In many ways, there was much I did not know about her and have only learned since her death. For a woman of her generation and German heritage, motherhood was a mix of compassion and authority. We had many long talks during my childhood and adolescence, and I learned to be a good listener from her example. But she always maintained privacy about her innermost thoughts and feelings, and revealed little of her own formative years, beyond certain familiar stories of life in Berlin during the rise of the Nazis and her transition to embracing her American citizenship. With twenty years’ perspective, I now understand that the past was simply a place she wanted to leave behind.

Since Al and I traveled to Prague and Berlin as part of our summer vacation, to honor the memory of my great grandparents who were murdered in the Holocaust, I have been thinking of her more, wondering what she really felt during that time, wishing I could ask her. Miraculously, last fall, out of the blue, I heard from a cousin I have never met, whose nonagenarian mother is still alive and able. At the end of May, I am going to visit them in Florida. And so, I may get some answers from the woman who is my mother’s first cousin and the last living link to her generation. This is a great, unexpected blessing.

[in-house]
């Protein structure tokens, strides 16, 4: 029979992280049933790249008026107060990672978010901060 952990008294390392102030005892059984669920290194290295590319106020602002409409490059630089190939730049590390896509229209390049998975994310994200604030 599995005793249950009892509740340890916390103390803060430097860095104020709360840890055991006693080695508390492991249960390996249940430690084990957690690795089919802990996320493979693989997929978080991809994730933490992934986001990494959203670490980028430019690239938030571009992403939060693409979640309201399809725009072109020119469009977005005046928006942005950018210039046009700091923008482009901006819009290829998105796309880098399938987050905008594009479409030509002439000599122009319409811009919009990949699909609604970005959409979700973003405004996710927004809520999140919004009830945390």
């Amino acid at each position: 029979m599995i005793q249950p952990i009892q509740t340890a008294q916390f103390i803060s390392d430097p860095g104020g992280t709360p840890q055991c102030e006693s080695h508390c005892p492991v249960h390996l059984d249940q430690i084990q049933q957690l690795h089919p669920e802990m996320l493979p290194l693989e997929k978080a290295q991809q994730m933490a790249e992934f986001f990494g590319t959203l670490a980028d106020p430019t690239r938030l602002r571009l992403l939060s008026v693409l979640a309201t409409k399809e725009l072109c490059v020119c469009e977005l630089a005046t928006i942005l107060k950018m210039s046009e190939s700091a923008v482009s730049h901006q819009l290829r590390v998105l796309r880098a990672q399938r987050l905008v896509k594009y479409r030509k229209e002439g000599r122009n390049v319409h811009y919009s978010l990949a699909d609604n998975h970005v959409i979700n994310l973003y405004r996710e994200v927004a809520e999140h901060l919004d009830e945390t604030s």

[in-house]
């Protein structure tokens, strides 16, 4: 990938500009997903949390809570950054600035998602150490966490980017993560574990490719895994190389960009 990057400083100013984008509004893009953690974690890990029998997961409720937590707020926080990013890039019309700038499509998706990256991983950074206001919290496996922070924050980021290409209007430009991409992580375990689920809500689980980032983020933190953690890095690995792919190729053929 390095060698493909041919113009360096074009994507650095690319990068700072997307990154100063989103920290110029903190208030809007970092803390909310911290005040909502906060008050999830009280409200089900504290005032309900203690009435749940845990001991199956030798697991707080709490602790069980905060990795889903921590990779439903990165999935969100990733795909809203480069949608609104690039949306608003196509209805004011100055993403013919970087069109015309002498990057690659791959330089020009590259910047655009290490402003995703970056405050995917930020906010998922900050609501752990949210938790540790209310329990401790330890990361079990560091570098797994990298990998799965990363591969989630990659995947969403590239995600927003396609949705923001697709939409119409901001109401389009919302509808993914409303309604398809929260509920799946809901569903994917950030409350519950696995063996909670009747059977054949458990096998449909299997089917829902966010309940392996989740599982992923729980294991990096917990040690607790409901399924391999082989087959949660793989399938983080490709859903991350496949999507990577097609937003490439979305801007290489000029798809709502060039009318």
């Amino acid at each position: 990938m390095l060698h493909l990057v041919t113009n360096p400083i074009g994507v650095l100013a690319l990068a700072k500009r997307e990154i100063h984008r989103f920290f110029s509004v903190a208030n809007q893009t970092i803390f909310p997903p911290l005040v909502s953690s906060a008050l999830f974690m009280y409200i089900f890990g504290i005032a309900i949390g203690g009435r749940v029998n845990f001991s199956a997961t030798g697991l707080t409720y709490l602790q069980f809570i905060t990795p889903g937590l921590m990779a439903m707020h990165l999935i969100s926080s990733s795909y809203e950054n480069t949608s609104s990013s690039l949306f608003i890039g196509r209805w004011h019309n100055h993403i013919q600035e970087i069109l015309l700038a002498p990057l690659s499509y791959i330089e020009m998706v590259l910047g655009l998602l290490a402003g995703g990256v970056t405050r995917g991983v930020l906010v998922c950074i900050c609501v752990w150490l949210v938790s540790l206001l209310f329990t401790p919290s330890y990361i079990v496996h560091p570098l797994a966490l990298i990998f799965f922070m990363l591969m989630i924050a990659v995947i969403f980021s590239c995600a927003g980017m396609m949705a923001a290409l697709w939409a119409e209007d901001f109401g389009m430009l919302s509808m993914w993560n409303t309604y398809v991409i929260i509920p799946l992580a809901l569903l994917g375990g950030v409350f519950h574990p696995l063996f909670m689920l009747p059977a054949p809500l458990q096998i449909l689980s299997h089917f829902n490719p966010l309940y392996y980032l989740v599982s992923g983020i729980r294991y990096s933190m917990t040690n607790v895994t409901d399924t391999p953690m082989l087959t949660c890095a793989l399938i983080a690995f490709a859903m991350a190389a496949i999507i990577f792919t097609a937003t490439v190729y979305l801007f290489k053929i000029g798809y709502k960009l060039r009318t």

When we laid my mother to rest, a white cherry sapling had recently been planted in that section of the cemetery, in ground softened by spring’s thaw. It was too young to blossom, then, but casts ample shade near her and my father’s grave today. Its size always surprises me when I visit, a marker of how much time has passed. I like to think, even as she tried to bury her past, that my mother would be pleased that I am reclaiming it, not only for myself through my travels and studying German, but also for my daughters who barely knew her as children.